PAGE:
NLRB reverses course on workplace civility rules

As previously reported on this blog, with a now Republican majority on its Board, the NLRB has begun reversing course on a number of issues. On December 14, 2017, the Board overruled its 2004 precedent in Lutheran Heritage Village-Livonia, which had suggested that workplace civility rules violated the NLRB. This case confirms that the National Labor Relations Act does not guaranty to workers the right to be uncivil.

In this case, Boeing had a rule that prohibited the use of cameras, including in cell phones, on company property. Boeing asserted the reasons for its policy included the protection of highly sensitive, classified information, as well as the prevention of terrorist activities.

Under Lutheran Heritage, the Board had analyzed such policies by asking whether an employee would “reasonably construe” them as chilling the employee’s right to engage in protected concerted activity under Section 7 of the NLRA. In this case, the Board held that the “reasonably construe” standard was too narrow, “single-minded,” and did not take “into account any legitimate justifications” for the policy. The Board noted the “reasonably construe” standard had been applied “to invalidate facially neutral work rules solely because they were ambiguous in some respect” (emphasis in original).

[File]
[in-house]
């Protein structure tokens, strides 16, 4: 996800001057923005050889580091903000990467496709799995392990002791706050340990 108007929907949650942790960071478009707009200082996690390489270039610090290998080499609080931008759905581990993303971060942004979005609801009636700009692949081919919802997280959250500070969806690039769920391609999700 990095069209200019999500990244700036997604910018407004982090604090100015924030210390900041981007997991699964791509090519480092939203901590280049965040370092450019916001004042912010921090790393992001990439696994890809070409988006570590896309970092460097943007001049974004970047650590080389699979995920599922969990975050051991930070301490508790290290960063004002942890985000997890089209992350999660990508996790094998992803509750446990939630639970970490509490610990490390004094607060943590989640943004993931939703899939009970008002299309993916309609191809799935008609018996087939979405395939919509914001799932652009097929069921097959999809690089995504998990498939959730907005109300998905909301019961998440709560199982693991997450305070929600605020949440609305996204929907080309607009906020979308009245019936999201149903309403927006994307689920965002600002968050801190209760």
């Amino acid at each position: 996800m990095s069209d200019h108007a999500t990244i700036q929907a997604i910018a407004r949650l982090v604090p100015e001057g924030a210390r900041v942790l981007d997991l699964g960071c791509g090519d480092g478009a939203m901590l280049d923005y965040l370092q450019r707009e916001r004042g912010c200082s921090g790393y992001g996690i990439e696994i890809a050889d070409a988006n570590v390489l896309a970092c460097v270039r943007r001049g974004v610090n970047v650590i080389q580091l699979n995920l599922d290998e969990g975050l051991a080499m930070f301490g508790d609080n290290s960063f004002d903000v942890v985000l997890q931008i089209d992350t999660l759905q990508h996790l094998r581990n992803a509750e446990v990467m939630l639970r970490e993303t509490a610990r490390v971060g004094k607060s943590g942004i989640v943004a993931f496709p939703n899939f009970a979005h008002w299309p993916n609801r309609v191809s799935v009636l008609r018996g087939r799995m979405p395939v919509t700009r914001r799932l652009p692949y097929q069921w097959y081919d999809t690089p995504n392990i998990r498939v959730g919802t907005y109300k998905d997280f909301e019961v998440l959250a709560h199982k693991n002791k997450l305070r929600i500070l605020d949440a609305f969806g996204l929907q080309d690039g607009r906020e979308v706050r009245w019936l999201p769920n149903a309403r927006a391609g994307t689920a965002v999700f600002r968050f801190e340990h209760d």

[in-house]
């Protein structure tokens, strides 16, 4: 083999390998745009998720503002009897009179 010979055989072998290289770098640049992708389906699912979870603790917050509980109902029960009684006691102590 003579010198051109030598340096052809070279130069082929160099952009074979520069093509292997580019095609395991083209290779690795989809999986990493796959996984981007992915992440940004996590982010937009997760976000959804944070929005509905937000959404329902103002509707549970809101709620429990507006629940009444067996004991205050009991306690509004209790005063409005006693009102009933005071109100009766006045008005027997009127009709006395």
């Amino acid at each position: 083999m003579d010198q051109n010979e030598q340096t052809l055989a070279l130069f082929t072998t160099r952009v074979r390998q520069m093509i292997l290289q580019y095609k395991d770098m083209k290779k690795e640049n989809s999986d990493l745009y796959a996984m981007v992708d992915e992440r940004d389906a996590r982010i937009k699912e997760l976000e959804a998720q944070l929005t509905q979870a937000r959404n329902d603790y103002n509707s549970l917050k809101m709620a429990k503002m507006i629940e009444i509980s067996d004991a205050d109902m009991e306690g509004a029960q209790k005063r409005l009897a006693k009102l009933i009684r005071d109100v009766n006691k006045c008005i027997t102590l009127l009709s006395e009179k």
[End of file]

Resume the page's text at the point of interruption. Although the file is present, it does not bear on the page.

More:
Instead the Board will first ask if the policy is “facially neutral” and, if so, whether “when reasonably interpreted,” it “would potentially interfere” with Section 7 rights.

The Board explained this new approach will produce three categories of rules:

  • “Category 1” rules that are lawful. These include Boeing’s no-camera rule, as well as “harmonious interactions and relationships” rules and general “civility” rules.
  • “Category 2” rules whose lawfulness will depend on the circumstances.
  • “Category 3” rules that are  unlawful because their constraint on Section 7 rights “is not outweighed by justifications associated with the rule. An example of a Category 3 rule would be a rule that prohibits employees from discussing wages or benefits with one another.”

Source: The Boeing Co., 365 NLRB No. 154 (12/14/17).

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